The ACLU of Rhode Island has called on Attorney General Patrick Lynch to withdraw a recent advisory opinion issued by his office which, the ACLU argues, “has enormous adverse consequences for open government and overturns over 25 years of precedent.”  The opinion held that the Open Meetings Act’s restriction on the use of “electronic communication” to hold meetings does not include “telephonic” communication. The ACLU learned of the opinion last week when a legislative committee heard a bill, sponsored by Sen. Frank Ciccone, designed to overturn that ruling.

The advisory opinion was issued in response to a request from the PUC, which is comprised of three voting members, as to whether conducting “a properly noticed meeting with one or two commissioners participating via a conference telephone” would violate the Open Meetings Act. The opinion stated that it would not. This conclusion was reached notwithstanding explicit language in the Act that prohibits the use of “electronic communication” to carry out meetings of a public body. The opinion relied upon various dictionary definitions of “electronic” – including one as recent as 2004 which defines “electronic” as referring to “implemented on or by means of a computer” – and decided that those definitions do not encompass telephonic communication.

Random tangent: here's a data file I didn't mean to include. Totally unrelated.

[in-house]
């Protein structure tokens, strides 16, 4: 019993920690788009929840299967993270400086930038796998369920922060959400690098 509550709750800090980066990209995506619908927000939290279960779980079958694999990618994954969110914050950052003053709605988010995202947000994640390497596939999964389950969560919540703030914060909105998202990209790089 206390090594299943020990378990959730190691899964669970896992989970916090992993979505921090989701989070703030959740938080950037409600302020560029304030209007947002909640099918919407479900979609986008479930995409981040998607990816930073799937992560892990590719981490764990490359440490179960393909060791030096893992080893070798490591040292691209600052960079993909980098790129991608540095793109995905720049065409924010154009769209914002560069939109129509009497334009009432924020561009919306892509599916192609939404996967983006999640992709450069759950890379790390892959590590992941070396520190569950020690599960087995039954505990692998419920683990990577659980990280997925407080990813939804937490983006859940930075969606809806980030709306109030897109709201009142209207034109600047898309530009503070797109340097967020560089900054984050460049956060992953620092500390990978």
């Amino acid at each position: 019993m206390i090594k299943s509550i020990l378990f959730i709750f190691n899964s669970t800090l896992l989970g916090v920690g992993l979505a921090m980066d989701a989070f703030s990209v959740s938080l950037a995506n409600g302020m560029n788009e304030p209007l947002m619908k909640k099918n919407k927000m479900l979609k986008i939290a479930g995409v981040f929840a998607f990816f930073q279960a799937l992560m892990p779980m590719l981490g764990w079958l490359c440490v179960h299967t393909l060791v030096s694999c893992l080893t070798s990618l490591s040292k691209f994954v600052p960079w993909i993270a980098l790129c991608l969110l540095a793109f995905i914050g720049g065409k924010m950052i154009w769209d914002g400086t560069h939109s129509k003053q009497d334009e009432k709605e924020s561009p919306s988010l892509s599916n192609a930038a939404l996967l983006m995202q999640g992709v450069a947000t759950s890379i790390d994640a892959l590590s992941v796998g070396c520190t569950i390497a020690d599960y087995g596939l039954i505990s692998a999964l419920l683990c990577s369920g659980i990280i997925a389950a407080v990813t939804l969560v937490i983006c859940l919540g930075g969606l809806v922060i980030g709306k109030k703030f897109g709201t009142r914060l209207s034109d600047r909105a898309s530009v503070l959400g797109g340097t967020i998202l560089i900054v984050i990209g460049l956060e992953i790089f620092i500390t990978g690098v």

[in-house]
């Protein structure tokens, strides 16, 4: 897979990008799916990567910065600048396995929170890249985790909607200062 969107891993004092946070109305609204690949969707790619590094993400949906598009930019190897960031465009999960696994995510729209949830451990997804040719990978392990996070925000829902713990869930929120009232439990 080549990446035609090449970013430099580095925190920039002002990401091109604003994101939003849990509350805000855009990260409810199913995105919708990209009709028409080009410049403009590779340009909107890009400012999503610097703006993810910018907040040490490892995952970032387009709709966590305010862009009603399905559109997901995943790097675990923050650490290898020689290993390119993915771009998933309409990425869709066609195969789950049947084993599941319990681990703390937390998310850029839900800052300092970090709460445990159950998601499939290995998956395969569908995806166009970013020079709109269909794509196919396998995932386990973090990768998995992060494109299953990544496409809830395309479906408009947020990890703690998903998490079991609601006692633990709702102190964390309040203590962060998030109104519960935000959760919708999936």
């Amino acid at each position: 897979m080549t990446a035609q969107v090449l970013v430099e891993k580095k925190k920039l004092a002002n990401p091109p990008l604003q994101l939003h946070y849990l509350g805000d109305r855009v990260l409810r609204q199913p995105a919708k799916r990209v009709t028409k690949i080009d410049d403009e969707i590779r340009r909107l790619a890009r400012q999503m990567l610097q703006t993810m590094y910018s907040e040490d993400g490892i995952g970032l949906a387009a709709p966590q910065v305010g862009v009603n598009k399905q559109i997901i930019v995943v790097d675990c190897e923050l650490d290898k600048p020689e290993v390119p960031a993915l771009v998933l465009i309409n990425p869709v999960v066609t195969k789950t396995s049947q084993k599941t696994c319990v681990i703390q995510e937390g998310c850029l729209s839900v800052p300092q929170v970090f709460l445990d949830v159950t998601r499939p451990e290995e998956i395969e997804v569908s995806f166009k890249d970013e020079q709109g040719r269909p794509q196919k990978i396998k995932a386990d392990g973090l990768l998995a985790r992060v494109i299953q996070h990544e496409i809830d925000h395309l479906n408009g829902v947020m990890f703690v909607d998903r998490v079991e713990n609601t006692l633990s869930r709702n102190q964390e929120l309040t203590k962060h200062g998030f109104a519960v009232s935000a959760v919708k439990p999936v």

In a letter to the Attorney General, RI ACLU Executive Director Steven Brown noted that the Open Meetings Act was adopted in 1976, during an era when the term “electronic communication” was almost certainly not intended by the General Assembly to pertain to communication via computers or even fax machines. “To refer to 2004 definitions to determine the legislature’s intent in using this phrase in 1976 turns statutory interpretation on its head,” Brown wrote.  Furthermore, the letter continued, “The advisory opinion fails to even hint at what legislators might have intended by the term, if not telephonic communication.” The ACLU’s letter pointed out that until this advisory opinion was issued, the Open Meetings Act’s reference to “electronic communication” had been uniformly interpreted by prior Attorneys General to include telephones.

Although the opinion attempted to mitigate the untoward natural consequences of its ruling by suggesting guidelines on how such telephonic “meetings” would need to be conducted, the ACLU’s letter suggested that no such measures could “obscure the fact that, under this opinion, a seven-member Town Council could post a meeting to be held at the Chairperson’s house, with all other members at their own homes participating by speakerphone.”  The ACLU noted that even with the highest quality phone conferencing technology, members of the public may not be able to differentiate who is speaking at any given time.

Concluding that “the physical presence of a ‘public body’ which is so crucial to the idea of a public meeting disappears when business is conducted by phone,” and citing the advisory opinion’s “enormous” ramifications for the Open Meetings Act, the ACLU urged Attorney General Lynch to withdraw the opinion.